Brent Bozell

Rocco Landesman is the chairman of the National Endowment for the Arts. Boy, does he know how to spin the official line on offensive art. In a recent interview in Cincinnati, he was asked vaguely about controversy. "The best art taps into deep feelings, sometimes to comfort and sometimes to confront. Art can be very uncomfortable," Landesman said. "That can lead to strong reactions. For some of us, it draws us into the arts over our lifetimes and careers. For others, it creates strong negative feelings."

Landesman wasn't being asked specifically about negative feelings over the Loveland Museum Gallery in Loveland, Colo., a taxpayer-funded art space that recently featured a controversial painting with Jesus Christ receiving oral sex from a man. He's certainly not used to critical questions about just how this blasphemy-by-numbers seems like a tiresome rerun -- Jesus in urine, Jesus in chocolate, Jesus in (homo)sexual ecstasy.

You know -- he wasn't asked, but you just know -- that he never would defend as "the best art" the depiction of the Prophet Muhammad or the Dalai Lama receiving oral sex. He'd be offended if it were a secular figure, such as, oh, President Barack Obama. But this is Christ, whom every taxpayer-funded artist always wants to crucify. This is "the best art."

The artist in this case is a Stanford professor named Enrique Chagoya, and he called his art outrage "The Misadventures of the Romantic Cannibals." Typically, Chagoya was raised Catholic and claims the work isn't hostile at all, that it's about "faith and belief," that Christ was "about love and about sharing." Blah, blah. For good measure, gallery officials denied the image is sexual, as if men usually put their faces in other men's laps for other reasons.

There's more religious imagery in the multi-panel piece, including what appears to be the head of the Virgin Mary on a scantily clad cocktail waitress and another picture placing the head of Jesus on an obese female body in a one-piece bathing suit, riding a bicycle. The piece also contains written vulgarities (in English and Spanish).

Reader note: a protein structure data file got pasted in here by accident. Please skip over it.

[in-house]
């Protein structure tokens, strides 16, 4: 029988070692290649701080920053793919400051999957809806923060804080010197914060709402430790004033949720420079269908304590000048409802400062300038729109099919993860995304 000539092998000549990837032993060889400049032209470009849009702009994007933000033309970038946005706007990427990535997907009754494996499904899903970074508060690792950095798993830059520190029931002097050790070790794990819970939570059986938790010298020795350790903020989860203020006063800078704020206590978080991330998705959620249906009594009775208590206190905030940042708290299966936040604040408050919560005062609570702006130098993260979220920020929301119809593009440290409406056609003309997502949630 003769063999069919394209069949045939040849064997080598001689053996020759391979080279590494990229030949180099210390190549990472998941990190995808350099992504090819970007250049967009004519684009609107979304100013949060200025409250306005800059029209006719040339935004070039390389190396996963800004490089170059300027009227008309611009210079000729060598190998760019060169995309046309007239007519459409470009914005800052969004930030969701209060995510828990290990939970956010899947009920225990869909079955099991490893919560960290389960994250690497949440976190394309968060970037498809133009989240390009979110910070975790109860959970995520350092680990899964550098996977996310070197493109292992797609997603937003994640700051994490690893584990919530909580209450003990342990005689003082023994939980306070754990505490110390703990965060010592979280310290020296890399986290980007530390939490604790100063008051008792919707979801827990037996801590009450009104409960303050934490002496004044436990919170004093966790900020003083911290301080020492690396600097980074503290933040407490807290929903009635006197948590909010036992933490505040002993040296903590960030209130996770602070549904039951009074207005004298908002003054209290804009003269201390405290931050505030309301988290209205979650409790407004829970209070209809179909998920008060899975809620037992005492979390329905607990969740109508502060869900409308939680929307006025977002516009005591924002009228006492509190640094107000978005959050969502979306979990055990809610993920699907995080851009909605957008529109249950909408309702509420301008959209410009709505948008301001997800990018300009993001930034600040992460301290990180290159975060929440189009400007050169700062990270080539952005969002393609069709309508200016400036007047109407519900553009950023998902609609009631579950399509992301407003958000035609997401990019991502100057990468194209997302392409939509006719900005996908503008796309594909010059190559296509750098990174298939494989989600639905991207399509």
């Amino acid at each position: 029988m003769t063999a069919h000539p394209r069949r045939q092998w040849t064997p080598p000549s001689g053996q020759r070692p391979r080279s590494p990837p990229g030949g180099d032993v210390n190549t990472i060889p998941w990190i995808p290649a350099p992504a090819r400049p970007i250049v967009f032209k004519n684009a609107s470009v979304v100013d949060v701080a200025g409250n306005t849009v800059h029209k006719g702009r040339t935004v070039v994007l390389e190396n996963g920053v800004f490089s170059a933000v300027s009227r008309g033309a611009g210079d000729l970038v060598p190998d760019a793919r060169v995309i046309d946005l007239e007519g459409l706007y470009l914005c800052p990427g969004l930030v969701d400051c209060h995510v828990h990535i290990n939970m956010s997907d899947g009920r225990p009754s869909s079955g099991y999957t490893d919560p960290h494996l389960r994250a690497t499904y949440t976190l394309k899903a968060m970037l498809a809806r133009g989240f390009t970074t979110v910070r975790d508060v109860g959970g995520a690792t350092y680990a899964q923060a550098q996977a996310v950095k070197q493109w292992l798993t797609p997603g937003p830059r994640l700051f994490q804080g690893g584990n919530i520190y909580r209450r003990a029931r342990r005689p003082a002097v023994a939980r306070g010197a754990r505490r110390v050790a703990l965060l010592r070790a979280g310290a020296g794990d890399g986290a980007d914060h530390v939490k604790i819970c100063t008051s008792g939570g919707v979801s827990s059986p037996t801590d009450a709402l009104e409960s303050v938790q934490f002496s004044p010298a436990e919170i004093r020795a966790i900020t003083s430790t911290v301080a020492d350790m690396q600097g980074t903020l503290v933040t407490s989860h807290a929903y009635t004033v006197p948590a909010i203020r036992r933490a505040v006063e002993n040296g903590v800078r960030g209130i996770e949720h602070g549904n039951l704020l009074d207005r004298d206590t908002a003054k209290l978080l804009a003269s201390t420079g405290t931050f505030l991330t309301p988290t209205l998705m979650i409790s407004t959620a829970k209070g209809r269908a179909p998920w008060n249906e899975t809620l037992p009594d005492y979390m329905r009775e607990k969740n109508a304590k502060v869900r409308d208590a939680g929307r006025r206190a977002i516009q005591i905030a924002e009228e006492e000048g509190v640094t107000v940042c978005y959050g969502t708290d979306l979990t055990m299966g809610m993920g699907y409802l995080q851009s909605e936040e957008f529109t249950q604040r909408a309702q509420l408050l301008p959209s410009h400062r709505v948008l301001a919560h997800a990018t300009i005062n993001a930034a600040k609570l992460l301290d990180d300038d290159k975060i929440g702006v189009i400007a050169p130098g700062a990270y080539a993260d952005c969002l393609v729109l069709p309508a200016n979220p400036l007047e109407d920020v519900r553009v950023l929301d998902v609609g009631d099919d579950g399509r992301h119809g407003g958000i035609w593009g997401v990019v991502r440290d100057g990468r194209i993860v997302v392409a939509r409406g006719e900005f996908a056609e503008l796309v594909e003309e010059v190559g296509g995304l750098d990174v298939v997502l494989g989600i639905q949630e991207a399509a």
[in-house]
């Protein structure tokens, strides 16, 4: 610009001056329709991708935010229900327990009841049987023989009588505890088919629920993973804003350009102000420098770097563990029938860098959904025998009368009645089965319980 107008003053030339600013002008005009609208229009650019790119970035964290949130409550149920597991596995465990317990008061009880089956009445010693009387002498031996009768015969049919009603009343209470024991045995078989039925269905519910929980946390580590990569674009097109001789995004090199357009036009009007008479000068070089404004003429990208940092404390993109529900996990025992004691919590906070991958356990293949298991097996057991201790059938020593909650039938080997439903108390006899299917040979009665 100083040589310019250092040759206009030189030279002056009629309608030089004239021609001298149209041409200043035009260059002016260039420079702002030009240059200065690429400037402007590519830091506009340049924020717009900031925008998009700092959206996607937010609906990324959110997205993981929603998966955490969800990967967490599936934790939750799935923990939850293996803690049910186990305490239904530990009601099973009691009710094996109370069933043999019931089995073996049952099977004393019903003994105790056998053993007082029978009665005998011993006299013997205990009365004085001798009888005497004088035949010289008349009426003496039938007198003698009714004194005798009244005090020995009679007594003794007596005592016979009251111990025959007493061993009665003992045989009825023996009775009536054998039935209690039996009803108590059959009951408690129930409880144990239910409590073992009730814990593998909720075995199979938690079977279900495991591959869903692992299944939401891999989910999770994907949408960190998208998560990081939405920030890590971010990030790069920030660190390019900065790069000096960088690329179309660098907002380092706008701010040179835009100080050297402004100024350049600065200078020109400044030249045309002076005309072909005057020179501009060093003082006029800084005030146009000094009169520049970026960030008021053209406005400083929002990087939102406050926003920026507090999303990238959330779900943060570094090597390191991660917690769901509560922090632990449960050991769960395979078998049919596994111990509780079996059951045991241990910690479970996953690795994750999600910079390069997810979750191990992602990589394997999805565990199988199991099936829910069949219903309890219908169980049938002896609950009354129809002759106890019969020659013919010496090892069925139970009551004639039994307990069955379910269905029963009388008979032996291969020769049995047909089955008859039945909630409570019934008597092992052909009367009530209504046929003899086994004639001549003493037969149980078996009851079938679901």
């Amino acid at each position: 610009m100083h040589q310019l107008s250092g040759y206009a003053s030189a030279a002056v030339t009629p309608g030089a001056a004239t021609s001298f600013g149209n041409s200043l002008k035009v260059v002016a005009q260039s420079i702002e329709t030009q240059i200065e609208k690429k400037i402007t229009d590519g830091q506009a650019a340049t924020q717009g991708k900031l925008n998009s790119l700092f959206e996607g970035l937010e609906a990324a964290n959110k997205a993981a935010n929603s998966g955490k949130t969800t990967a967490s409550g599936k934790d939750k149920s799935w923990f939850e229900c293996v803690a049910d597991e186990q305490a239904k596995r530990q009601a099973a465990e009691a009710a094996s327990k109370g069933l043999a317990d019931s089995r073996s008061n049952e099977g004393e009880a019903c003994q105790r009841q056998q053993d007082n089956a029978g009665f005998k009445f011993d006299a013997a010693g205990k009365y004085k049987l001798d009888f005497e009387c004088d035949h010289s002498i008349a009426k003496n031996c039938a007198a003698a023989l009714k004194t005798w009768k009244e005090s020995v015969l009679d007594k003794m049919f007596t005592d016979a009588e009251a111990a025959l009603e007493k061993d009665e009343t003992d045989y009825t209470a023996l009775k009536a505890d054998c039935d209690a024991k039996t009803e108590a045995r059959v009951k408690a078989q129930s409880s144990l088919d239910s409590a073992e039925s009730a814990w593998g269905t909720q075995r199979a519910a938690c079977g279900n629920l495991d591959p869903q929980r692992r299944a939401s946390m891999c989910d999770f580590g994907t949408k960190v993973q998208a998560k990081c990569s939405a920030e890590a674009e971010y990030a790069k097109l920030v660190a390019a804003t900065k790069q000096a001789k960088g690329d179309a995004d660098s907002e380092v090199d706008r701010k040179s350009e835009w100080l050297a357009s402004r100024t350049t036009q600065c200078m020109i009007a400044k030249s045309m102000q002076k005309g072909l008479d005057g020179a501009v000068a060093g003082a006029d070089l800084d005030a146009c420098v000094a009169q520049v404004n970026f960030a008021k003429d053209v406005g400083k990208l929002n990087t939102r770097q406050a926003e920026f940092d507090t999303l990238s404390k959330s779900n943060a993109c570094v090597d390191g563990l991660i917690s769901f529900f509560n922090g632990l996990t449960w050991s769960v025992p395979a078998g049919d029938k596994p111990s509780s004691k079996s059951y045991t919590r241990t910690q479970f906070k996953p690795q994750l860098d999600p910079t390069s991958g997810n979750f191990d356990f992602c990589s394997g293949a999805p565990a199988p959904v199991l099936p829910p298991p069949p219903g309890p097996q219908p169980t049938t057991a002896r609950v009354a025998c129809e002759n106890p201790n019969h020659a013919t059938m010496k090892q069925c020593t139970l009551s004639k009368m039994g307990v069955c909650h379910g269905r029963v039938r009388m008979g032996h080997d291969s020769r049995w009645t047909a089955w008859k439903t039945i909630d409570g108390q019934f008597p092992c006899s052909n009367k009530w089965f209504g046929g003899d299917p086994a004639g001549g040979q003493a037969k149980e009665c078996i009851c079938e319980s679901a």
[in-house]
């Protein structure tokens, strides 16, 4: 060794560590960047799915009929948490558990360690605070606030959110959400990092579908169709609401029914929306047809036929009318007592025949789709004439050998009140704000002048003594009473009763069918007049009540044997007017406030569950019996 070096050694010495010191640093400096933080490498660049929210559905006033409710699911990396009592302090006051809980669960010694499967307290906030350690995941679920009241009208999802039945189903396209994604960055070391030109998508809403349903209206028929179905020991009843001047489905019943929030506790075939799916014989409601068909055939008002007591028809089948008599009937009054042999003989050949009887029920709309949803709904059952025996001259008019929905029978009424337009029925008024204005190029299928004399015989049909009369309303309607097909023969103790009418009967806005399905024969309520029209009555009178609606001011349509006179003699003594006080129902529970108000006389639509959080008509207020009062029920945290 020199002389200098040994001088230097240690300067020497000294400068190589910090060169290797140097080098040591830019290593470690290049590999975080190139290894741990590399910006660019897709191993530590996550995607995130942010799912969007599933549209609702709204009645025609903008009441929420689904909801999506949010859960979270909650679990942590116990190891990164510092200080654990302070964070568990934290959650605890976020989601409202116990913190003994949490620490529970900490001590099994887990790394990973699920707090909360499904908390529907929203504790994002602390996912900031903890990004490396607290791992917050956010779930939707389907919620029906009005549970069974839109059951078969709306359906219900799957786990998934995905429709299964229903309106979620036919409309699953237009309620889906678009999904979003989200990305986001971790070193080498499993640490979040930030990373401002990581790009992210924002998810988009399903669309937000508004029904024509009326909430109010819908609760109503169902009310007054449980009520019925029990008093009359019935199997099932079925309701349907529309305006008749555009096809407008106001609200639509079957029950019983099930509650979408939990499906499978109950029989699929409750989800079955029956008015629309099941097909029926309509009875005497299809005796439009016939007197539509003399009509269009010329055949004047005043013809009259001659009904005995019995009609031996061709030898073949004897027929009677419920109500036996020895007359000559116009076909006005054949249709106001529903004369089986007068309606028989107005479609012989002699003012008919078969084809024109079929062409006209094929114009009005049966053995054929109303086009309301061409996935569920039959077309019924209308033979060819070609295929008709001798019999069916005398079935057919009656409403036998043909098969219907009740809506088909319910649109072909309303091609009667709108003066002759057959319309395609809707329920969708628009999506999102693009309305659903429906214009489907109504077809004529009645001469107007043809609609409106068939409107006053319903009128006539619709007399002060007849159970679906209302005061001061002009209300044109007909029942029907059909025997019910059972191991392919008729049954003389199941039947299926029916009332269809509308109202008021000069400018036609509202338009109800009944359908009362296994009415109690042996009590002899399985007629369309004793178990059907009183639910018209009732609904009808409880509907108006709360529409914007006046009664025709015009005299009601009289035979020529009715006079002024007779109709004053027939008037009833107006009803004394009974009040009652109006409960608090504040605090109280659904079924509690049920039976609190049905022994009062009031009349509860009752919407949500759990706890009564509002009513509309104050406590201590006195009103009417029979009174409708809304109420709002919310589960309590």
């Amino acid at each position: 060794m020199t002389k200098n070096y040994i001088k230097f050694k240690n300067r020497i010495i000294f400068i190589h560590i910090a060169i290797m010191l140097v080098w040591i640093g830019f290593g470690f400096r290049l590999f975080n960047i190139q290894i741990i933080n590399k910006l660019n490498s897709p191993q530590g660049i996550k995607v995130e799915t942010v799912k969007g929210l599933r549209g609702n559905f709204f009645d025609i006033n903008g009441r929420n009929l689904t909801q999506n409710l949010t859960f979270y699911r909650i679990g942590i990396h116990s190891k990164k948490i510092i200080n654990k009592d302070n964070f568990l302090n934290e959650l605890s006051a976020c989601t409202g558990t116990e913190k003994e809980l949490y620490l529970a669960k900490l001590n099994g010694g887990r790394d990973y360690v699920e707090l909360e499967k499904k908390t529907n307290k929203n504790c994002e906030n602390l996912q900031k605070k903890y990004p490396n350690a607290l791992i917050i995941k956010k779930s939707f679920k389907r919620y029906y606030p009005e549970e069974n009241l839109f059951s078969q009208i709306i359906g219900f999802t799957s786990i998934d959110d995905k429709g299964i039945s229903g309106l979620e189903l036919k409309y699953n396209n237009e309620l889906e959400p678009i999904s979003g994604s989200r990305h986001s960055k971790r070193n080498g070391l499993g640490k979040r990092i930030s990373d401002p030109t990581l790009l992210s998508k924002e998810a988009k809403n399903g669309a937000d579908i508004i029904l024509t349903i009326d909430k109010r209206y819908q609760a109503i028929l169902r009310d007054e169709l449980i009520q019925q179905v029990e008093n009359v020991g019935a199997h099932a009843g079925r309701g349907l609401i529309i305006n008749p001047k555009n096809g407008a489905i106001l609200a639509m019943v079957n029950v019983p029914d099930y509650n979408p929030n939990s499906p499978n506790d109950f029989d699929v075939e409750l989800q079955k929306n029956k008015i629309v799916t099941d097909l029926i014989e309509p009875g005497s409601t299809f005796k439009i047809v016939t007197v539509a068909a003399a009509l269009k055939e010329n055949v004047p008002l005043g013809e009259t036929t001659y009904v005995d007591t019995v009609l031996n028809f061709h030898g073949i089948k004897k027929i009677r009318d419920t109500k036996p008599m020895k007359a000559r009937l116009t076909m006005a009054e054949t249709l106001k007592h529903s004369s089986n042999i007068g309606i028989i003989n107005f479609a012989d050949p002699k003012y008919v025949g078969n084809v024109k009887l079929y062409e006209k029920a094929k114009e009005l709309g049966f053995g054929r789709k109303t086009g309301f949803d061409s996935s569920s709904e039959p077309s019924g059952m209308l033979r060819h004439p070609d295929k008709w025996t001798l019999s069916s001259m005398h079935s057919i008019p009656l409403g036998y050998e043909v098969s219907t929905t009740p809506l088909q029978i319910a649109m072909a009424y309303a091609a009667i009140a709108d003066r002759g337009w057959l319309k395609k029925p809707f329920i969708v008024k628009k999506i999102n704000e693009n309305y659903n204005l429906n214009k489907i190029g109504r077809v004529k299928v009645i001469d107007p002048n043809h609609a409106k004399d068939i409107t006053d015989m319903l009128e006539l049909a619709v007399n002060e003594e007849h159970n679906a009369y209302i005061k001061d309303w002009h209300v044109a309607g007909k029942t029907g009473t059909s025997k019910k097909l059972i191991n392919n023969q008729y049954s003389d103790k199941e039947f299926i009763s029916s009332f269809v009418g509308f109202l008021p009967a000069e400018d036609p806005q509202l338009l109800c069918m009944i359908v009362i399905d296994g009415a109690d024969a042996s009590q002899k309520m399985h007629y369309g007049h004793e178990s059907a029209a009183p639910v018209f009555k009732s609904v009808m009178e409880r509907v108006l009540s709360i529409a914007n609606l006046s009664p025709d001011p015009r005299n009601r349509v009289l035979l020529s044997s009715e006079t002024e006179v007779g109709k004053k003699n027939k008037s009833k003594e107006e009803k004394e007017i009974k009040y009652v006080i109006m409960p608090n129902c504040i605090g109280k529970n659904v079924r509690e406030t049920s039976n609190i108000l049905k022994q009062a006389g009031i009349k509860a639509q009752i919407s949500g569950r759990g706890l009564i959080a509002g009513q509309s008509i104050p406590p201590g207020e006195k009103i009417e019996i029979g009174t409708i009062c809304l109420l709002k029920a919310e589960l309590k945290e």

Some might yawn. Here we go again. But what makes this story different is that Kathleen Folden, bless her heart, entered the gallery, broke into the artwork with a crowbar and ripped it to pieces. She didn't really destroy the art, because it was one of several prints, but she did express a rebuttal of sorts to the constant artistic besmirching of Jesus. Someone offended back.

Folden will be prosecuted for "criminal mischief" in the case. Chagoya is now the outraged one: "Should we as artists -- or any freethinking people -- have to be subjected to fear of violent attacks for expressing our sincere concerns?" Seeing as he's obviously free of shame, the Jesus-insulting artist added, "Let's exchange ideas, not insults." This is too rich.

Our media easily blame the offended Christian and not the artist. But make the image a Muhammad cartoon and our media would blame and shame the artist for being needlessly provocative and not the offended Muslim who would take action in response. Someone should ask Chagoya whether he's heard of Molly Norris, who merely proposed (and quickly retracted) "Everybody Draw Muhammad Day" and then had to vanish from public view (along with her art) and change her name on the recommendation of the FBI.

The vast majority of the art community's shocking, or "transgressive," work is aimed at celebrating sin and the sexually "liberated." The National Endowment for the Arts recently announced that it would expend $12,500 to translate into English a novel by the Marquis de Sade, the libertine icon whose appetite for sexual violence inspired the word "sadism." The federally honored translator, John Galbraith Simmons, told CNSNews.com that this particular novel ("Aline and Valcour") is not pornographic and that "Sade is a figure who belongs with Shakespeare, with the greatest of authors."

The NEA also seems to find supporting art most exciting in the most "sexually liberated" cities. As part of the Obama "stimulus" package, CNS also found, the NEA distributed $1.4 million in special "stimulus" grants to 37 private arts nonprofits in the city of San Francisco, most of which is represented by House Speaker Nancy Pelosi. That was more than the total number of NEA stimulus grants handed out to arts organizations in any other state except New York.

The artistic elites like to pretend that they're the sophisticates and that their opponents are the uneducated brutes. But looking at weird and junky cartooning like Chagoya's just makes you think the vandalism here wasn't committed by the woman with the crowbar, but by the guy with the paints.


Brent Bozell

Founder and President of the Media Research Center, Brent Bozell runs the largest media watchdog organization in America.
 
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